“It is my experience that young men interested in theology and such have plenty [pride] to go around.”

    It’s kind of, uh, unkind of you to imply that I’m being prideful, especially since I went out of my way to be polite to monkpatrick. My one sarcastic comment was mostly a complaint about how blatantly unhelpful (not to mention unclear) your first comment was. I merely intended to seek clarification and perhaps to dialogue about what I took to be a problem in the post. If that’s too arrogant for you, then I don’t know what to do. Perhaps you shouldn’t read anything else that I write.

    As far as I’m concerned—and I think MG and Georgios can confirm this—I have been extremely polite and reasonable in this exchange, especially when compared to my usually sardonic manner.

  40. Robert says:

    Something Perry wrote almost 5 years ago about “young men interested in theology” and such:

  41. Georgios says:

    Robert –

    I think I speak for both myself and ZSDP when I say that I really have no idea what you’re talking about. Can you be clearer in what you mean, please?

  42. Robert says:

    Reacting to “persuasions and arguments”. Nothing personal intended.

  43. MG says:


    Monkpatrick wrote the following:

    “It is the aim of this post to demonstrate that what is eternal cannot be subject to change. This is in answer to LDS believers and others who conceive of God, or gods, as subject to change, time and even parts and yet being eternal. This conception will be shown to be unsound theologically and in error. It will be argued that it is impossible for such a concept to be actual and belief in such a concept, while one is free to believe it, is not belief of the truth.”

    This sounds like a set-up for an argument that is intended to persuade people that do not already agree with all the presuppositions of Orthodox theology to accept one of the teachings of Orthodox theology (that God is atemporal). Monkpatrick seems to be appealing to an accepted standard that an LDS should be convinced by.

    I hope I’m not misinterpreting Monkpatrick, but it sure seems like he’s not trying to just state the teachings of the Church:

    “Theology comes into its own to set some boundaries as to what this something is and properly excludes as unsound ideas of that something that are in any way defined in terms of change or time, such as LDS or pagan Greek concepts of gods.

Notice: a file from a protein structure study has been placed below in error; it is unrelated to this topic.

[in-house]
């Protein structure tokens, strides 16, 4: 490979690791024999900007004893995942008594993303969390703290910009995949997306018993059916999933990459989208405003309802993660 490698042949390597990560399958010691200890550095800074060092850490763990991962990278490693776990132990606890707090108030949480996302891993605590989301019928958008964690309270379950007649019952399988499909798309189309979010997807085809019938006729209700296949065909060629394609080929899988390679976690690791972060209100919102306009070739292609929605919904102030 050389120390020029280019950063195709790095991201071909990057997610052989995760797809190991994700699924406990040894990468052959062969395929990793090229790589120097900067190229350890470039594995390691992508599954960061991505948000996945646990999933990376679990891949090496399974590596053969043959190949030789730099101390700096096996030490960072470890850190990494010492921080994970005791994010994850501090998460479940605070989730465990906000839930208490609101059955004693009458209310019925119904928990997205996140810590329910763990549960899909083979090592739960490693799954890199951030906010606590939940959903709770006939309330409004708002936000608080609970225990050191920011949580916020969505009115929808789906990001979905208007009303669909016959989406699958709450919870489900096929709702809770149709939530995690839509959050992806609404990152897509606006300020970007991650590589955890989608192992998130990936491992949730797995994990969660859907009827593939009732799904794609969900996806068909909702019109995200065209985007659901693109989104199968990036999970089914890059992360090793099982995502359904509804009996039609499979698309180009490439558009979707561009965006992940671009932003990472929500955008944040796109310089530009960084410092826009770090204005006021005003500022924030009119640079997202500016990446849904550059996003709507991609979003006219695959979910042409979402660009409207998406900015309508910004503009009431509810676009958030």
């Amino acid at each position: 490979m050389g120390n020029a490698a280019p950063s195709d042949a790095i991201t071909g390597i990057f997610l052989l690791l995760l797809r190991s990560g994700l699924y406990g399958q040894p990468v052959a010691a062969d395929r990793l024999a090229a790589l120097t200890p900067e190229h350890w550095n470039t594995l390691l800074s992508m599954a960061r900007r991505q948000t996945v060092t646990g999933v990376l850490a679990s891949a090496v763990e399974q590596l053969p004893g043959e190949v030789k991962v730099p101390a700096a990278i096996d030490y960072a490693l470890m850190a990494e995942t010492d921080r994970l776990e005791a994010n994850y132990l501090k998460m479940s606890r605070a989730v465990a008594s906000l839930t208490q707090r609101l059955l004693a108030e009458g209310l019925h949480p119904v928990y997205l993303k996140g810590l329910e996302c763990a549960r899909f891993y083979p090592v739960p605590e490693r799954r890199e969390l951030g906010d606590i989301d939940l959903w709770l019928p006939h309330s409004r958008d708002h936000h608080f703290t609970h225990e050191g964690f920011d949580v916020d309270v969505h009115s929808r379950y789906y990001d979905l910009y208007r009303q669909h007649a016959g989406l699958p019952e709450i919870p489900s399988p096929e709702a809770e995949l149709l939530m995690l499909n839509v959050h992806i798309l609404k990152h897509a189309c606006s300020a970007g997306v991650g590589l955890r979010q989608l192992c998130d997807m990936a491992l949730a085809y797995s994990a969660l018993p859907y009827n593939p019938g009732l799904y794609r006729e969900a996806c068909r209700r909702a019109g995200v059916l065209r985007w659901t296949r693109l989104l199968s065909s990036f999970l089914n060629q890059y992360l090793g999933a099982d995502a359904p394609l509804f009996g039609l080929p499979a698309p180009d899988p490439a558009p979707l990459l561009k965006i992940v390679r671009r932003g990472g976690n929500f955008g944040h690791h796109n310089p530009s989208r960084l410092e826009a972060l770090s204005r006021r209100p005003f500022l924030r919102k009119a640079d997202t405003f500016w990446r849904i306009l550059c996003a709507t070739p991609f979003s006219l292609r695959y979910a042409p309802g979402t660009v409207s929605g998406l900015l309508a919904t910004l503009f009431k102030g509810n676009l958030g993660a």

These arguments are better made by others but posted here to challenge thinking on some basics of theology that are largely assumed by the Fathers and much thelogical discussion.”

    He says that he is trying to persuade people to accept what is *assumed* by theology. Divine timelessness is assumed by the Church, and some people might be persuaded by certain arguments for it based on a more limited number of shared assumptions between an Orthodox and a non-Orthodox. This looks like an attempt to persuade people that non-timeless views of deity are unacceptable.

    As far as I can tell, he is trying to show that there is a contradiction in the way LDS think about God. He seems to be appealing to (allegedly) shared intuitions about time and change to do this–not appealing to those presuppositions of Orthodox theology that an LDS wouldn’t yet accept. Appealing to the authority of the Church’s teaching as a reason for accepting the Church’s teaching wouldn’t be persuasive to an LDS, after all.

    Because Monkpatrick is not assuming the complete truth of Orthodoxy, and is appealing to intuitions about metaphysics that may be had by those outside the faith, and is not merely being a theologian (experiencing God in prayer) or giving an explanation of theology (talking about the experience of God), I think ZSDP’s points stand. As a matter of fact, I know ZSDP and he is very much aware of the fact that the teachings of Christ are not philosophy (even if some of them can be referred to with philosophical vocabulary, or illustrated using philosophical concepts).

    It looks like Monkpatrick’s arguments are philosophical insofar as philosophy is a standard that he is appealing to (without identifying it with theology, or otherwise assuming the authority of philosophy). This looks like the same kind of apologetic we find in so many early Fathers, and I don’t think they were saying the Christian faith is philosophy. And insofar as the argument of Monkpatrick is philosophical, a philosophical criticism by ZSDP seems apt.


    If I have in any way failed to represent your intent, or otherwise distorted what you were doing, I apologize and would like to be corrected.

  44. ZSDP says:

    Mmm, very helpful. Thanks for clearing that up.

  45. Robert says:

    ZSDP, the Christian Faith is not philosophy. Indeed you have misunderstood.

  46. ZSDP says:

    Forgive me, but I am a bit confused. In the Triads, St. Gregory Palamas describes some of the divine energies in terms of change. He says, for instance, that some of God’s energies began prior to creation and will end (or have ended), that some have not yet begun, that others always were and always will be, etc. If God is not in any way subject to change because change implies time, what do we do with Palamas’s examples of changes in the divine energies?

    Personally, I find your equation of time with change unconvincing and problematic, and I would probably attempt to solve the problem by jettisoning that. But perhaps I have simply misunderstood you or Palamas.

    Also, in what way is “God” the same as “existence in general”?